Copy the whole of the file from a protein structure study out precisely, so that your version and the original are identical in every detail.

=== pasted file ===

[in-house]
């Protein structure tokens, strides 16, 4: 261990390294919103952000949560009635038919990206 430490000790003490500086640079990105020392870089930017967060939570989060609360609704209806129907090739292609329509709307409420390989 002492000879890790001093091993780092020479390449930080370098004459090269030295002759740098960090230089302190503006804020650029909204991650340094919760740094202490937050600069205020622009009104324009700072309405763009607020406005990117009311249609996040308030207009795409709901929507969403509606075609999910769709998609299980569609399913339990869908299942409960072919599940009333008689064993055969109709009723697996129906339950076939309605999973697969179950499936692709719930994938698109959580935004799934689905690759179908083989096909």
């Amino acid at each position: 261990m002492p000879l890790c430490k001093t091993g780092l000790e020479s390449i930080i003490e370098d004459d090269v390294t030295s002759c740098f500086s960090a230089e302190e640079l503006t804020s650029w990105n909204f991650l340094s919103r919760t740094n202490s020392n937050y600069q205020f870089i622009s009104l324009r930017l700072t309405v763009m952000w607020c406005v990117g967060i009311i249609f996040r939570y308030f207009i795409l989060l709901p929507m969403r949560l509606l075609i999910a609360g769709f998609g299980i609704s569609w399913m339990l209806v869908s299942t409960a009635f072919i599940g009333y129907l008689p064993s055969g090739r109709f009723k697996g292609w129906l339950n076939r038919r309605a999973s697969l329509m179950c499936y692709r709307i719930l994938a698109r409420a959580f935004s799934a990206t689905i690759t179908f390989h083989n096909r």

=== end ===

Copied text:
[in-house]
């Protein structure tokens, strides 16, 4: 261990390294919103952000949560009635038919990206 430490000790003490500086640079990105020392870089930017967060939570989060609360609704209806129907090739292609329509709307409420390989 002492000879890790001093091993780092020479390449930080370098004459090269030295002759740098960090230089302190503006804020650029909204991650340094919760740094202490937050600069205020622009009104324009700072309405763009607020406005990117009311249609996040308030207009795409709901929507969403509606075609999910769709998609299980569609399913339990869908299942409960072919599940009333008689064993055969109709009723697996129906339950076939309605999973697969179950499936692709719930994938698109959580935004799934689905690759179908083989096909």
């Amino acid at each position: 261990m002492p000879l890790c430490k001093t091993g780092l000790e020479s390449i930080i003490e370098d004459d090269v390294t030295s002759c740098f500086s960090a230089e302190e640079l503006t804020s650029w990105n909204f991650l340094s919103r919760t740094n202490s020392n937050y600069q205020f870089i622009s009104l324009r930017l700072t309405v763009m952000w607020c406005v990117g967060i009311i249609f996040r939570y308030f207009i795409l989060l709901p929507m969403r949560l509606l075609i999910a609360g769709f998609g299980i609704s569609w399913m339990l209806v869908s299942t409960a009635f072919i599940g009333y129907l008689p064993s055969g090739r109709f009723k697996g292609w129906l339950n076939r038919r309605a999973s697969l329509m179950c499936y692709r709307i719930l994938a698109r409420a959580f935004s799934a990206t689905i690759t179908f390989h083989n096909r």